Month: October 2011

Table Top Sale

Saturday 3rd December 2011

Lyon Hall   10am – 1pm

To book a table please contact Glenys on 01630 685661.

Come along and enjoy a coffee and a bacon butty!

Christmas Bingo

Wednesday 23rd November 2011

8.00pm at Wollerton Social and Bowls Cub

Organised by Hodnet Luncheon Club,  Christmas Bingo with eyes down at 8.00pm. No need to pre book, turn up on the night.

Trivia Quiz

Thursday 17th November 2011


Venue:  The Lyon Hall, Hodnet

The Lyon Hall committee are holding a trivia quiz to raise funds. The  entry price for a team of 4 is £5. The prizes are:

1st Prize – £20.00

2nd Prize – £ 10.00

There will also be a raffle held throughout the evening.

To enter your team contact  Janice Parker on Tel 01630 685531 no later than Monday 14th November 2011.

Please bring your own drinks & glasses!

Operation Christmas Child

It is time again to think about filling a shoebox for the Operation Christmas Child scheme.
Leaflets explaining what you can and can’t put in the shoeboxes will be available from the parish churches, Hodnet Post Office, and Hodnet Village Stores. Hodnet primary School also has its own allocation of leaflets for giving to pupils.
A donation of £2.50 is requested for each box filled and this helps towards getting the boxes overseas.
Joanna Davies has been the co-ordinator for the scheme for several years and has been cheered by the support everyone gives. She says “Let’s hope 2011 is our best effort yet.”
Completed boxes need to be in handed in by Tuesday 15th November. (Monday 14th November for the school).
For further information please call Joanna on 07943-851398 or email

Quiz Night

Hodnet 2nd Scout Group.

Quiz Night.

  • Lyon Hall, Hodnet

  • Saturday 15th October

  • 7.30 p.m onwards

  • Teams of 4

  • £10 per team

  • Refreshment and raffle

If possible please register your team before the night to give approximate numbers for catering purposes.
To register your team telephone:- 01952 840 443
or email,
Please come along and support your local youngsters.


Trugg and Barrows garden diary October 2011

“The leaves fall, the wind blows, and the farm country slowly
changes from the summer cottons into its winter wools.”
Autumn is a season with a split personality, it swings recklessly between the optimism of summer and the foreboding of a winter to come. This autumn has been no different. At the beginning of September temperatures were low enough for log burners to be lit and winter quilts to go on. Early mornings had that end of summer gloom and a chill that threatened a frost. By the middle of the month clear blue skies and ‘hot’ mid-summer temperatures had returned. The ‘unusual’ weather has confused some plants to such an extent that they are showing autumn leaf colour and spring flowers at the same time.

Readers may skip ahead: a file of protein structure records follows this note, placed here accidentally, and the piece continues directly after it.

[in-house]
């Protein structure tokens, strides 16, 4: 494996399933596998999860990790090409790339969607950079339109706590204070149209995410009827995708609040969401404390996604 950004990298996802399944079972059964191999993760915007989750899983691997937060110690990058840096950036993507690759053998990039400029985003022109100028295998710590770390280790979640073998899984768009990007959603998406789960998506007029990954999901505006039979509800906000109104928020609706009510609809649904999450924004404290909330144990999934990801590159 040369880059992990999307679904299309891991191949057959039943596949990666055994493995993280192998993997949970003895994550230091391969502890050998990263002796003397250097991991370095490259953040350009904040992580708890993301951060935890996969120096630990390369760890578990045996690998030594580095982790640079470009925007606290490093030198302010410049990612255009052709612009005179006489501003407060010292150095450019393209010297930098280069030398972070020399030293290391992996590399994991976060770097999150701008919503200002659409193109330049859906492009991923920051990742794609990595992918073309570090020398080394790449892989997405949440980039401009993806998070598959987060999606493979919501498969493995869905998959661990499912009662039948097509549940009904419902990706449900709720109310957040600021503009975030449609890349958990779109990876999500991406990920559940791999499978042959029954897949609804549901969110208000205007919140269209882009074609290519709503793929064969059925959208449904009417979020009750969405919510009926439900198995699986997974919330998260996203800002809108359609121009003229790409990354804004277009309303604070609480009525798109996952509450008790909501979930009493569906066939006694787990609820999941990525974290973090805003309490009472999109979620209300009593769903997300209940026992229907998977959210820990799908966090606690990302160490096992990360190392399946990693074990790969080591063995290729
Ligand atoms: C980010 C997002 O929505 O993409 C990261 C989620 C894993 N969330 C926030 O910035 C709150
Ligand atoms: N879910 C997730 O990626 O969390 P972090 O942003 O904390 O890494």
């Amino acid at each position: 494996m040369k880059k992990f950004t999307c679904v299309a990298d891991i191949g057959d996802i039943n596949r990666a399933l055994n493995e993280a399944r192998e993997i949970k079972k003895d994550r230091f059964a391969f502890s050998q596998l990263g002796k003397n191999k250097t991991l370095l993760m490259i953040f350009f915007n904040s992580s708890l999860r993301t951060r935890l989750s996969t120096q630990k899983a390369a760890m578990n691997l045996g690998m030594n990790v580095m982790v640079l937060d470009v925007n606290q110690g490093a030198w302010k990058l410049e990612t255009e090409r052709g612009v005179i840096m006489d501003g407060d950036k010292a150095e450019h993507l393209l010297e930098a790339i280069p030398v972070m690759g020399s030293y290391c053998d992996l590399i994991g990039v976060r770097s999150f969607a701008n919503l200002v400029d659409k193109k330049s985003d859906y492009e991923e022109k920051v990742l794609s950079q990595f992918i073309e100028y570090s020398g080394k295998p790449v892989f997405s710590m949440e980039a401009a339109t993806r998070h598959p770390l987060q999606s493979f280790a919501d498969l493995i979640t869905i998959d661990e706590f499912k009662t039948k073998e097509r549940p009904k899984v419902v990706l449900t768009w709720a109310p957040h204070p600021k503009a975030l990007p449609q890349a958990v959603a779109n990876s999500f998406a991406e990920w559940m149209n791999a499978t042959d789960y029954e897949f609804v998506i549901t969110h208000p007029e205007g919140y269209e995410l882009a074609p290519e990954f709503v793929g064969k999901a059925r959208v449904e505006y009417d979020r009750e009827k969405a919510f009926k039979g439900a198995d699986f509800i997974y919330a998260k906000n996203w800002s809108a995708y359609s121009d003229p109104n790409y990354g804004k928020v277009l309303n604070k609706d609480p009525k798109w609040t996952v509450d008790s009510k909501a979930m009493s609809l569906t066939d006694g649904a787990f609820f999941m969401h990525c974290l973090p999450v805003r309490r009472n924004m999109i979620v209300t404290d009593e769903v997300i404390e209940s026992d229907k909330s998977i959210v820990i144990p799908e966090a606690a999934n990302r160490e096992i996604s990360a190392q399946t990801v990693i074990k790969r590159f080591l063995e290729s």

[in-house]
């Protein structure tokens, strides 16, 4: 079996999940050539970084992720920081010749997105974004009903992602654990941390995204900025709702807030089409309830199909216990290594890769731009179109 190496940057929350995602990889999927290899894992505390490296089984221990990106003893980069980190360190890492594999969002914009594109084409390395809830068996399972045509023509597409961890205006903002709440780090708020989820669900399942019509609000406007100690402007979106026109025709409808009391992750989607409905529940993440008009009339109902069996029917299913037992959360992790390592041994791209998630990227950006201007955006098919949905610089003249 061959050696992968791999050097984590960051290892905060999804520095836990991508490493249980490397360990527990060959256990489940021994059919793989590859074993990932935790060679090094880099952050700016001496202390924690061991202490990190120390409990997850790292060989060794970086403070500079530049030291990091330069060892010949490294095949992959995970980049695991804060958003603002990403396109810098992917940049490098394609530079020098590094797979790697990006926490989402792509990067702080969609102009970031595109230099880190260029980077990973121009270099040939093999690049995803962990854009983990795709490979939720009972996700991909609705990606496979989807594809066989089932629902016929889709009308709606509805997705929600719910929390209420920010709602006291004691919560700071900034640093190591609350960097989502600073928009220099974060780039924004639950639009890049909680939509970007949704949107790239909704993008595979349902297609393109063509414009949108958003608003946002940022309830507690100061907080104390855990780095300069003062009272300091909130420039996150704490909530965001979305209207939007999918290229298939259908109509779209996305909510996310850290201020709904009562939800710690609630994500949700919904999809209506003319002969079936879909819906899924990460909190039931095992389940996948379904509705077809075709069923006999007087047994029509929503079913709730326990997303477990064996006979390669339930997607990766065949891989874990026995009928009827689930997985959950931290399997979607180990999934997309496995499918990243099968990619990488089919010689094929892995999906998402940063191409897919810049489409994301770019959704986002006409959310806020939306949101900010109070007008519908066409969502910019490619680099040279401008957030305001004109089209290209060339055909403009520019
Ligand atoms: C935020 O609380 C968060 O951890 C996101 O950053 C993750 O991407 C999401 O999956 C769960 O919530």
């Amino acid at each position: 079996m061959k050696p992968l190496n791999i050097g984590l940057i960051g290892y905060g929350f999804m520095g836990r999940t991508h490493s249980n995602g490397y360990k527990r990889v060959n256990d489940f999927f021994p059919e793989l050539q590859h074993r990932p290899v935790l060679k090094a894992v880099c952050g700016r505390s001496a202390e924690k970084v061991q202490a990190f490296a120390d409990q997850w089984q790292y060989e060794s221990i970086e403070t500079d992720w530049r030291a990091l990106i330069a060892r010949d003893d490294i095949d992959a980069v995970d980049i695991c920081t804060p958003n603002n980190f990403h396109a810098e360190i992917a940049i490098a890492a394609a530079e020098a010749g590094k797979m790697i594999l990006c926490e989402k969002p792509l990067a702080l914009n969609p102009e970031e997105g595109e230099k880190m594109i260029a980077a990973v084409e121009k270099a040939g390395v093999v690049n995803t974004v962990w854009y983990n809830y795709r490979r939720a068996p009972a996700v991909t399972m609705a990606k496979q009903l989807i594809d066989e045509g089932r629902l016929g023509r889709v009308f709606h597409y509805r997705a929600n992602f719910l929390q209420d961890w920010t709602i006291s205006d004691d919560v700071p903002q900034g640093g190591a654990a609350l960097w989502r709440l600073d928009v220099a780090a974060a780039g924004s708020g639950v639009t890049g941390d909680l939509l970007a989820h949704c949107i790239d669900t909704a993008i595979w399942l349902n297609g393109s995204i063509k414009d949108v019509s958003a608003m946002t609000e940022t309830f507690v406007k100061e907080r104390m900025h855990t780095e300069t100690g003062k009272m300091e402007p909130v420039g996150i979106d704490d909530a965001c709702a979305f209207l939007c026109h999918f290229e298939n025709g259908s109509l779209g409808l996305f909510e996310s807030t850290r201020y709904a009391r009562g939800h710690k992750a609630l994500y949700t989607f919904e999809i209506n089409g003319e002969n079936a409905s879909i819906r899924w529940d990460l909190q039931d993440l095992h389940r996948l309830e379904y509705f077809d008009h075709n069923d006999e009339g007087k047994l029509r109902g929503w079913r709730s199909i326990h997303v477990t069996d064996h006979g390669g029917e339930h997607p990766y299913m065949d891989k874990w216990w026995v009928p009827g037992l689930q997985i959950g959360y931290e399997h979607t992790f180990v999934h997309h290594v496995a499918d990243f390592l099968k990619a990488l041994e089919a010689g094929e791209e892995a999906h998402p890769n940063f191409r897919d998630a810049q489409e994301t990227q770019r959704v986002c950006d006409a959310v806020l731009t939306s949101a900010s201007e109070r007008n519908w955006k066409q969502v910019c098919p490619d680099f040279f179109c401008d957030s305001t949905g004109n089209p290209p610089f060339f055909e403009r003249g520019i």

The lack of rain over an extended period and the recent ‘hot’ weather has meant that many trees in the garden are forgoing this year’s autumn display, with many leaves turning ‘crispy’ and brown and falling off. Some trees that would usually lose their leaves gradually over a month or more have shed most of them in less than a week.
Rain will return again, and the gardener can start to carry out many autumn jobs that he or she has been putting off due to the dry conditions such as tree and shrub planting. This is best done when the soil is moist from autumn rains but still has some of the summer’s warmth in it.

Turning thoughts to Trees.

As summer turns to autumn the changing colours of deciduous trees remind us once more of the presence of trees in the landscape. Trees can seem intimidating subjects for the gardener; it is often hard to envisage what effect planting a young tree will have in decades to come.
Planting a tree is a serious commitment and it is worth getting the basics right. October onwards is an excellent time to plant trees, especially bareroot specimens. There is usually more moisture in the ground, more humidity in the air and still enough warmth to encourage rooting out.
Choosing a Tree.
Look before you leap is the best advice. Having said that, there are a bewildering number of trees available to suit any situation depending on what attracts the gardener’s eye. Some are attracted to bloom, some to autumn colour and some are looking for something of more utilitarian value.